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This page contains a single entry from the blog posted on November 23, 2011 1:18 PM. The previous post in this blog was First eco-district flop: the 'Couv. The next post in this blog is Uh oh, Duckies. Many more can be found on the main index page or by looking through the archives.

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E-mail, Feeds, 'n' Stuff

Wednesday, November 23, 2011

Jeffer-Sam Smith: "Weird works"

Who needs to recruit big business? Portland can do just fine with food carts, apparently. So says this e-mail message, entitled "Homegrown for the Holidays," that a reader received this morning:

Who writes this stuff? Do they really not want anyone over 35 to vote for the guy?

Comments (29)

I don't find much to complain about here--he's suggesting to supporters that they patronize a few local businesses for their holiday shopping. Doesn't seem too crazy or controversial to me.

I wish I could see the entire piece. It doesn't look like any of the businesses listed in the side bar are from his Outer Eastside congressional district.

However, like Dave J., aside from the plug-plug, I don't see much to be upset about here. It's a pretty typical promotional puff piece.

When you think about it, this reminds me of Molly Ivins's observation that every politician wants to "get tough on crime," because nobody wanting office wants to be seen as being soft on crime. In a lot of ways, this is absolutely brilliant, because who in their right mind is going to recommend skipping Portland small businesses in favor of Wal-Mart and Target? (Please note that this doesn't say you have to frequent small businesses. This way, Mr. Smith can be seen as pro-small business without actually requiring a commitment.)

The problem is I see too many Portlanders -over- 35 that act like Sam's hipster bike cult.

Just a nice relaxing massage for the turkeys, and he will be the happy ending!

"The chatter about jobs"? Um, yeah, I'd say there's some "chatter."

If this smug drivel from Smith and his trust fund Bus kids doesn't turn you off, you deserve him as mayor.

Economic Gardening..?

Why does Smith hate Powell's? Why does he want us to patronize "smaller bookstores"?

The problem is there are a lot of 20-somethings writing drivel for this guy that have never worked a day in their lives. They fail to foresee is that in order to create bullcrap government programs, build fantasy trains to nowhere, and hire their cronies, they need a tax base.

Jack, I didn't say that this drivel didn't turn me off. All I'm saying is that it's really cheap and really fluffy drivel that won't actually offend anybody. Give him time, though, and he'll probably drop his own "go by streetcar!" lead balloon before you know it.

Why does Smith hate Powell's? Why does he want us to patronize "smaller bookstores"?

Michael Powell is the 1%.

"Kindles be darned"?

Those look like Wiener colors. Is "Winning Mark" working for Jeffer-sten?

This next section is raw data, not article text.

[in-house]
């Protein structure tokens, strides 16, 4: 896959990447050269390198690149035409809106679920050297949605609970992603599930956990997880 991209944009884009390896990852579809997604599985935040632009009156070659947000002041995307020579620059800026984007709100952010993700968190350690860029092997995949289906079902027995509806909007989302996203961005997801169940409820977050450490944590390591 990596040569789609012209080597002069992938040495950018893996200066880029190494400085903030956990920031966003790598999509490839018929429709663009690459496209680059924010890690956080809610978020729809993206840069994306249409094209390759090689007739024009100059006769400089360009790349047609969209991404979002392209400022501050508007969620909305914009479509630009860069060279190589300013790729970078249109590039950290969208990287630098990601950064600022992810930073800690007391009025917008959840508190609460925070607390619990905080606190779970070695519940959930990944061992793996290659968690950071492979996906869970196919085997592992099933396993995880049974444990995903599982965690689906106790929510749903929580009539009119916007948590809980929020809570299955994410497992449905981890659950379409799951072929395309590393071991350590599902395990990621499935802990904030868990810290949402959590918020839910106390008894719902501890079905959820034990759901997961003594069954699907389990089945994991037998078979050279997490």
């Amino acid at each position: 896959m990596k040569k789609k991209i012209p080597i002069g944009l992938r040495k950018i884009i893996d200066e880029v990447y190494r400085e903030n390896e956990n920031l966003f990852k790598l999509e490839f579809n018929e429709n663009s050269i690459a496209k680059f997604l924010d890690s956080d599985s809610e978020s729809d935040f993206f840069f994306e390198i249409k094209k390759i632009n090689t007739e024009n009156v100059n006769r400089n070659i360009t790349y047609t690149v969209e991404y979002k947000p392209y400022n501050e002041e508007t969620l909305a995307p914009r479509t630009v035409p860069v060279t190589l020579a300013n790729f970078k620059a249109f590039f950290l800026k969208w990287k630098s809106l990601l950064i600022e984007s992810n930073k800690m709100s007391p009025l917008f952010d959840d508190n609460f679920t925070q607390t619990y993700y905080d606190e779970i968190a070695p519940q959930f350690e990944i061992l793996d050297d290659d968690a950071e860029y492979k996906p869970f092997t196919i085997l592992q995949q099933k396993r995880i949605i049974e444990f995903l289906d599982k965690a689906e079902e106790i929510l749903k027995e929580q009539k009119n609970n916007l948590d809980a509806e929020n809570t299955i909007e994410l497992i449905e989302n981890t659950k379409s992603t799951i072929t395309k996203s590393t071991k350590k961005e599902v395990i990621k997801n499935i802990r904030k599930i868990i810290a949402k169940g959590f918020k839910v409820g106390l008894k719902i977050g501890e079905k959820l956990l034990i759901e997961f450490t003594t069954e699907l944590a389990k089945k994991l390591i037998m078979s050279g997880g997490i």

"his trust fund Bus kids"

Hmmm. I know one person who has volunteered on the Board of the Bus Project. She never mentioned anything about staff or volunteers being trust funders. What do you know, Jack? Or are you just trying to be mean?

"20-somethings...that have never worked a day in their lives"

This "real work" and "real job" canard is getting old. What qualifies as "real" work? Do you have to be small business owner or does being a worker bee count? What if you're a teacher or work for a nonprofit - are those "real" jobs?

I'm sure many of Mr. Smith's devout followers are living off their parents' money. He certainly is.

If your employer relies on money from the government or generous donors to make payroll, then there is a decent chance you do not have a real job.

Garage Wine,

I disagree, and I think it's rather silly how easily you dismiss teachers, soldiers, and so many millions of other hard-working Americans.

I think a real job has much more to do with how hard one works. Or how one's work benefits society.

Under your definition, I suppose a professor of law at a private or public university isn't a real job since his employer relies largely on government funding (or subsidized loans) or generous donors (parents).

These sorts of labels and slanders are useless and usually serve a political or other ideological agenda.

What am I missing? This doesn't seem unreasonable to me at all, as much as I'm not voting for this guy. This isn't the "weird" stuff that infuriates me. I think maybe you're developing an allergy Jack. The tone seems pretty universally fluffy and I can't figure out what "chatter" is supposed to be signifying. What's wrong with small business and encouraging buying from them instead of Chinese crap from WalMart? That's how my clan's tried to do it when we can for generations, and we're regular folk.

(I guess my thing is, it's not even like he's telling you to take the MAX to Pioneer Place or something I'd expect to somehow rile people up. I went in ready to rip this apart and came away nodding in agreement...)

"we can support our local banks and credit unions by putting our money in local institutions."

Really? It's never occurred to him that the major banks would like nothing better?

Did he flunk economics?

Big banks view most average account holders as a drain on their resources. They maintain your paltry accounts because they are required to do so. They love it if you pull out and move your itty-bitty cash account into a credit union.

I'm really surprised that we don't see companies like Fred Meyer start to say that they've had enough of city leaders slamming them and show they are ready to pull out thousands of jobs, leave behind acres and millions of square feet of retail and office space for weeds and graffiti, and move to greener pastures. Freddy's could easily set up their main office in Tacoma or another South Sound suburb that would die to have all of the new jobs Freddy's could bring to town.